The logo of the new Financial Conduct Authority (FCA) is seen at the agency's headquarters in the Canary Wharf business district of London, Britain in this April 1, 2013 file photo. To match Special Report BANKING-RBS/ REUTERS/Chris Helgren/Files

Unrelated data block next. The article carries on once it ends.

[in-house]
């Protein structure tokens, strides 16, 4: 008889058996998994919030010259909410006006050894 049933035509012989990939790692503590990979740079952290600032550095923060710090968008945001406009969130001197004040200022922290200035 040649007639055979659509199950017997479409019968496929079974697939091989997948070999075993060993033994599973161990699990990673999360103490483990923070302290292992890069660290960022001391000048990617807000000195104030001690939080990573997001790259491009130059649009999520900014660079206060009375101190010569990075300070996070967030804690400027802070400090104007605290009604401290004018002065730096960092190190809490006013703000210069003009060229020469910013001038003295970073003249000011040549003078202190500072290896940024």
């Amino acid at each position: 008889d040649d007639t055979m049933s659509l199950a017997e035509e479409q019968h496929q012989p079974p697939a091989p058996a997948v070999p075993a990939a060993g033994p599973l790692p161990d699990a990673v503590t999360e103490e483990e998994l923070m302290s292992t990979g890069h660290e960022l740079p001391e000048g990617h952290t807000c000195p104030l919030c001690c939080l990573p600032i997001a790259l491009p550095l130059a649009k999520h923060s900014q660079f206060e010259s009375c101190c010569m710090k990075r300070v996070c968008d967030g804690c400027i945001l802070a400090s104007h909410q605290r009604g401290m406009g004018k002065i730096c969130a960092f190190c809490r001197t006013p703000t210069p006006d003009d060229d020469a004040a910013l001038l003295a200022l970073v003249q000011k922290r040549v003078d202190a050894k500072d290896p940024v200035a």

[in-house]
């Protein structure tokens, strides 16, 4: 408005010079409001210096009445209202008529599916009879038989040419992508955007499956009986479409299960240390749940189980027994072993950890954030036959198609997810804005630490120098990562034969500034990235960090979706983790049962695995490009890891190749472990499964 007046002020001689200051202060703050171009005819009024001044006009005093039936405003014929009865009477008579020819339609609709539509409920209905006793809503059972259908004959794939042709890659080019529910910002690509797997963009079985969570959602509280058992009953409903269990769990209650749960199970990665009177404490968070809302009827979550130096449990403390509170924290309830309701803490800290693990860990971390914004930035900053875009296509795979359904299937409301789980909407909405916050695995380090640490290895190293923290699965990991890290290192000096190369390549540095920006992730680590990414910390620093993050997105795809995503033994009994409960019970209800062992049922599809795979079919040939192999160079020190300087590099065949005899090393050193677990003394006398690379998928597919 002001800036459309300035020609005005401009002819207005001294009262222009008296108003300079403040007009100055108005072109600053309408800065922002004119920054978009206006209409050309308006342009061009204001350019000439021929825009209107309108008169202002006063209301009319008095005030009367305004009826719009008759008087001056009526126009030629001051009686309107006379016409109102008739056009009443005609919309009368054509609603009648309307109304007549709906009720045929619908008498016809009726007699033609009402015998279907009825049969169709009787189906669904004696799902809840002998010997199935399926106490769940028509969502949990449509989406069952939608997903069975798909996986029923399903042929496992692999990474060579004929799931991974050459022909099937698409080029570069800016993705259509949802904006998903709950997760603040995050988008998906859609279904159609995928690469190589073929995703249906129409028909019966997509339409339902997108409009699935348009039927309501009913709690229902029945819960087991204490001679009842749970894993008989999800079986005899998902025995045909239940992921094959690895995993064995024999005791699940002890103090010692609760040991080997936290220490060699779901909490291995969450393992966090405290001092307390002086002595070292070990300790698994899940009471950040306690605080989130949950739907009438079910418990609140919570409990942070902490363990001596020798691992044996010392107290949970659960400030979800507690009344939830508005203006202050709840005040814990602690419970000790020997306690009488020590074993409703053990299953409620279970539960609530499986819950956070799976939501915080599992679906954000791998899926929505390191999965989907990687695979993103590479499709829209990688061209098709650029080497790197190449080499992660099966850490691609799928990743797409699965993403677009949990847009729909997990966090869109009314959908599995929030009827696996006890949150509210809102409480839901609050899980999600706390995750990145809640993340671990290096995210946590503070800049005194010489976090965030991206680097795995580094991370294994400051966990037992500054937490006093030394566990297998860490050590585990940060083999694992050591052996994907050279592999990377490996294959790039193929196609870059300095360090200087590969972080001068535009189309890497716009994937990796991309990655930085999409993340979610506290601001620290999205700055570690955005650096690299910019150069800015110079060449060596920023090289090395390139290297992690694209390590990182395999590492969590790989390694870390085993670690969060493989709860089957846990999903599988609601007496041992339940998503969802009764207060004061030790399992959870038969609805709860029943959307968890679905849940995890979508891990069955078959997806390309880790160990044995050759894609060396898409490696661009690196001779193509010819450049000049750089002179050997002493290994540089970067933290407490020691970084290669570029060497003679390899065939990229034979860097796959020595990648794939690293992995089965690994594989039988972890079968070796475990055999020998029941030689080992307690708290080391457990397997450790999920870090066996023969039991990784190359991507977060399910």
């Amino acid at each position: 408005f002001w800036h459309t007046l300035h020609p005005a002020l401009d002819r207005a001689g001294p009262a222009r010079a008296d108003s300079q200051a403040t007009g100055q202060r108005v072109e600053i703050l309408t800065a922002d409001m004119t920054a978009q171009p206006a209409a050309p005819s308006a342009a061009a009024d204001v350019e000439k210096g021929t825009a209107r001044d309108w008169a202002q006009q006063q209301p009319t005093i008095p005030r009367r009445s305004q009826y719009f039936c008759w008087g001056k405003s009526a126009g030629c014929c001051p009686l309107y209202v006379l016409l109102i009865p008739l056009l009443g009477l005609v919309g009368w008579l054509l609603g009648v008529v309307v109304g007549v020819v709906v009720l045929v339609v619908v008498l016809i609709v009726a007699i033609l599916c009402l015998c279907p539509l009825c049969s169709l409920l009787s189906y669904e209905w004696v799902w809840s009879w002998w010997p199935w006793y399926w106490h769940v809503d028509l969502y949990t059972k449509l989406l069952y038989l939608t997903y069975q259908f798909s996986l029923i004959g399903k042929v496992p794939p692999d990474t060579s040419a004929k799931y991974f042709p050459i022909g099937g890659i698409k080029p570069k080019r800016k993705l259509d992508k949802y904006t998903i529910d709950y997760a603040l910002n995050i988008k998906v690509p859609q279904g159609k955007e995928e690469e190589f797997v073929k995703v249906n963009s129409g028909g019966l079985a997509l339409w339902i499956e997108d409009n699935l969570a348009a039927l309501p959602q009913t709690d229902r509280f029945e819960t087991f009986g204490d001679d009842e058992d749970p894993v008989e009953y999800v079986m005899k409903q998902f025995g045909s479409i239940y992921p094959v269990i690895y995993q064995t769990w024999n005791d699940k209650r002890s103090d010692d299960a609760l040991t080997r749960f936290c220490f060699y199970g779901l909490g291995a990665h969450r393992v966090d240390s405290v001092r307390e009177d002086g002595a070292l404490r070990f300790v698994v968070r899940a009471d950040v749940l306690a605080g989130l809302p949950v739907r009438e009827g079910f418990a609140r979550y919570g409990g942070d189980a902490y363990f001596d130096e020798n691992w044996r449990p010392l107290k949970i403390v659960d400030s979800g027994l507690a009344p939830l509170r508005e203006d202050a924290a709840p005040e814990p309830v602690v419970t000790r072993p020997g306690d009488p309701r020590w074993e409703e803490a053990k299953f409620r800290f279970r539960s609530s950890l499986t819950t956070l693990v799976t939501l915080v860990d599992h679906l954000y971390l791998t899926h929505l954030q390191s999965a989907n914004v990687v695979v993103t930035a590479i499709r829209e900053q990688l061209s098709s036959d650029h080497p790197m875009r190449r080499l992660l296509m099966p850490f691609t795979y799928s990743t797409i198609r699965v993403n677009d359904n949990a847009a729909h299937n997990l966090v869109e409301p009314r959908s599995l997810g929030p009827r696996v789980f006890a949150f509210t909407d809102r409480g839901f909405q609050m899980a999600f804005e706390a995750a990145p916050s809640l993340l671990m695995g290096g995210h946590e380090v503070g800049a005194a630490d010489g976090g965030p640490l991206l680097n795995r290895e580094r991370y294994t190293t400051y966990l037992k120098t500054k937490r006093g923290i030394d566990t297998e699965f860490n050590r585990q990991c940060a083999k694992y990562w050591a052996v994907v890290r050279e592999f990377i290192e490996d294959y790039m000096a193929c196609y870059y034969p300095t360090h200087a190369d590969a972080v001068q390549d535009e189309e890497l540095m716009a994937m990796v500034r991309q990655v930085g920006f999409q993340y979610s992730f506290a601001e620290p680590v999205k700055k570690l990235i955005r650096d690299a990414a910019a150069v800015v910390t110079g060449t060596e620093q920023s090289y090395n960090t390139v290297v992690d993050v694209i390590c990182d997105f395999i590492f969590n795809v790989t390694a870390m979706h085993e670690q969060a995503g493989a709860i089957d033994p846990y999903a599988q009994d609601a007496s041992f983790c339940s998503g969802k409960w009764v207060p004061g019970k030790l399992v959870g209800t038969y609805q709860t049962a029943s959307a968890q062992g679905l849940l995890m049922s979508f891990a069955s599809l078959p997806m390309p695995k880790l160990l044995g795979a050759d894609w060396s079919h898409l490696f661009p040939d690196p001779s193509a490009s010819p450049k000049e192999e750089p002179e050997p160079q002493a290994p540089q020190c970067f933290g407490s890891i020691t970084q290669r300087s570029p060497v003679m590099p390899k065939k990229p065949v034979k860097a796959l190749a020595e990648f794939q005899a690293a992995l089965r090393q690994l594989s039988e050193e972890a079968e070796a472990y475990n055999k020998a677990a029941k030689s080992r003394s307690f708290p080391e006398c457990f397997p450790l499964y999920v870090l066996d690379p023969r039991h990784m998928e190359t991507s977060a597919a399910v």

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Britain's financial regulator said Friday it intended to set a 2018 deadline for people to claim compensation for being mis-sold repayment insurance, drawing a line under Britain's costliest consumer finance scandal.Over the last five years banks have already set aside more than 28 billion pounds($42 billion) to meet compensation claims from customers sold payment protection insurance (PPI) policies.The Financial Conduct Authority (FCA) said Friday it planned to introduce a deadline for further PPI claims, as more than 20 billion pounds has already been paid out to over 10 million consumers.The share prices of U.K. banks Lloyds, Barclays, HSBC and Royal Bank of Scotland were all up by 2 percent or more by 1028 GMT, when the FTSE 100 was up 1.6 percent.A deadline could help end some of the "inertia" being seen as some consumers are not bothering to make a claim, the FCA said.The average commission was about 67 percent, and redress would cover the difference between the 50 percent "unfair" threshold and the commission actually paid, the FCA said.
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